On that same occasion of her brother Lazarus’ death, Jesus reminded Martha of that only one thing needed, when He told her I am the Resurrection and the Life;  whoever believes in Me, even if he die — even if he or she has great reason to be anxious and worried about many things — will have the fullness of life.

And Jesus concluded that statement by asking her, “Do you believe this, Martha?”

And Martha, Martha said to Jesus that day, “Yes Lord, I have come to believe in the only one thing that’s needed.

I have come to believe that you are the Christ, . . . .who has come into the world. I have learned, since first I met you, to bring all my many anxieties and worries to you each day, placing them before your Pierced Feet.

“I have learned to each day come to you in prayer so that I may take up your yoke and learn from you, and I have found rest for my soul by doing so.

“I, Martha, have learned to choose the better part, and it shall not be taken from me, so help me Jesus.”

Through this Eucharist we today celebrate, may Christ help all of the Martha, Martha’s in us to also choose the better part.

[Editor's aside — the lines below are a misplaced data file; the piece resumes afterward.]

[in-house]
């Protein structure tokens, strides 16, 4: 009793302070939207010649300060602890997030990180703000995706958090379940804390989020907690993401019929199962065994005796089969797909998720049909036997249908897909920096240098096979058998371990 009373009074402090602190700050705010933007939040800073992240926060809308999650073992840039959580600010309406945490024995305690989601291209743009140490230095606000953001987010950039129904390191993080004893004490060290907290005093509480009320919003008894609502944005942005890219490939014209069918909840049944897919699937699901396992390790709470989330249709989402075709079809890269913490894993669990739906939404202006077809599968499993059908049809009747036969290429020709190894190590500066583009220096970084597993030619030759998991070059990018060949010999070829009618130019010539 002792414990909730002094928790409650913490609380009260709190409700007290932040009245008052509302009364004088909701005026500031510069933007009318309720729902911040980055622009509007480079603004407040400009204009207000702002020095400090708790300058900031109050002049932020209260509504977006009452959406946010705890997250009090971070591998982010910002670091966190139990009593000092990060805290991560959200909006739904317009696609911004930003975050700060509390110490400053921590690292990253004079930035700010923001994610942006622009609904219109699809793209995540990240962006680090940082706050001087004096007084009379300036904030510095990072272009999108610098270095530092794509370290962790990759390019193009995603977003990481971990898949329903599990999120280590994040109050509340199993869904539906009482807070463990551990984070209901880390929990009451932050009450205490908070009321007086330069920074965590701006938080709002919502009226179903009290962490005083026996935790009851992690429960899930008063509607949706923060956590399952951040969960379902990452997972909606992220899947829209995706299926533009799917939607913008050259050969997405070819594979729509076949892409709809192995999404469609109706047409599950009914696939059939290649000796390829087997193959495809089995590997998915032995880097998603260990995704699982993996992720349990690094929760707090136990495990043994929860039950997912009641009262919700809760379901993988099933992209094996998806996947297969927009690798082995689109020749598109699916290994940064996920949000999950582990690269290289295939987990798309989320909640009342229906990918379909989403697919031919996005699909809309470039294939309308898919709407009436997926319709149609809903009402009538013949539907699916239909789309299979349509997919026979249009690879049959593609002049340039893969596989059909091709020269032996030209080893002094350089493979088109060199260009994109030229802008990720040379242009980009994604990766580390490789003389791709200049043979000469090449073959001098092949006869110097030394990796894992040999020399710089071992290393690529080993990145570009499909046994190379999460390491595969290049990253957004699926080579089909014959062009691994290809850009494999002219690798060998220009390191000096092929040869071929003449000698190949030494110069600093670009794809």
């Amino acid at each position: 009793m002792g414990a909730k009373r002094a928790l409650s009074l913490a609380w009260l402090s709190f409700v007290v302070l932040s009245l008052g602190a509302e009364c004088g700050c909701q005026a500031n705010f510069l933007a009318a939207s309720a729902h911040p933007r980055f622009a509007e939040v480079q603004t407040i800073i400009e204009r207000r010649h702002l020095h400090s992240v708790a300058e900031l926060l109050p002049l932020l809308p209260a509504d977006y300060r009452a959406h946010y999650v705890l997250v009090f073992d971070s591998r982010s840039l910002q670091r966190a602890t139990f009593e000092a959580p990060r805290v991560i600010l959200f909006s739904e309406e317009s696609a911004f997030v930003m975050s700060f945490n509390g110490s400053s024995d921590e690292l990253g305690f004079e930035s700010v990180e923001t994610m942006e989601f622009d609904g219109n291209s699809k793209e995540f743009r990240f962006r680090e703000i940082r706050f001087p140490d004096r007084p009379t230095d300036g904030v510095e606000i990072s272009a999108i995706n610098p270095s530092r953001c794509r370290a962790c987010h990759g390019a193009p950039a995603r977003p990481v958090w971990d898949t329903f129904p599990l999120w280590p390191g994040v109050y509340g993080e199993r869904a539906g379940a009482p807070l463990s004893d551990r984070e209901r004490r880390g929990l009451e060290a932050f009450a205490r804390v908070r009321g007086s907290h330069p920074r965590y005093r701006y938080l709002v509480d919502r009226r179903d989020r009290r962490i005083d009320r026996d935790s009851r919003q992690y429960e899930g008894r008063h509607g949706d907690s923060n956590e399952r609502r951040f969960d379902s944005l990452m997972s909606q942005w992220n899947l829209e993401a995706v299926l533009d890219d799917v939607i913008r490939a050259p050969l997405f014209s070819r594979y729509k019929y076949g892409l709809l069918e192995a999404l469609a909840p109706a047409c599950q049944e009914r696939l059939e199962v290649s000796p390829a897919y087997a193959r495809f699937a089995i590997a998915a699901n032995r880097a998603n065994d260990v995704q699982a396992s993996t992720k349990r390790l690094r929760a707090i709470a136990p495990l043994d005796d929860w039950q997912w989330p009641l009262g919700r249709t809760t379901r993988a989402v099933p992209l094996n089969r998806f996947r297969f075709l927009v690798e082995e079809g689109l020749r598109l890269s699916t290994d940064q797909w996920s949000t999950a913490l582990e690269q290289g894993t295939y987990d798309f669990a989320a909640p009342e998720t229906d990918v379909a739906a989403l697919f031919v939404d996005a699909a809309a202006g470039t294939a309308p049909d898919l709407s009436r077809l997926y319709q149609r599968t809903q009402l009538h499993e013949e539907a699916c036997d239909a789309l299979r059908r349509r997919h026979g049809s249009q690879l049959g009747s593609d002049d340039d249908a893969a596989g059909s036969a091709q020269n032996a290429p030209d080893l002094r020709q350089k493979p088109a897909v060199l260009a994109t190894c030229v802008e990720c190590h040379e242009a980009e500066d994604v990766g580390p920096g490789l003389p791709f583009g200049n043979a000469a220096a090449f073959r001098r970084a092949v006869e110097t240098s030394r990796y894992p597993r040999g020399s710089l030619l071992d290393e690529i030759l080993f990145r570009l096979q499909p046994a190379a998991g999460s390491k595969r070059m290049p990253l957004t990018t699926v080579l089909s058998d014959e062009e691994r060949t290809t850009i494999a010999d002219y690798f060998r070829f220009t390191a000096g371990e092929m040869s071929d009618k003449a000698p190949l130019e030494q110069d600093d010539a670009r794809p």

On Vacation

Monday, July 9th, 2007

I am away on vacation until the 20th of July.  No updates to the site until then!

God Bless, Fr. Woolley

Summorum Pontificum – Full Translation

Monday, July 9th, 2007

first mass of a newly ordained priest of the Fraternity of St. Peter

In case you are wondering what the Pope’s recent Moto Proprio allowing the use of the old form of Mass (in Latin) says, you can read an unofficial English translation in pdf format at the US Bishop’s website by clicking here.

(Note that many websites don’t have the full translation, as the official English Translation of the Moto Proprio gives only the norms and omits the introduction.)

Homily — 14th Sunday Ordinary Time C July 8, 2007

Sunday, July 8th, 2007

Homily — 14th Sunday Ordinary Time C July 8, 2007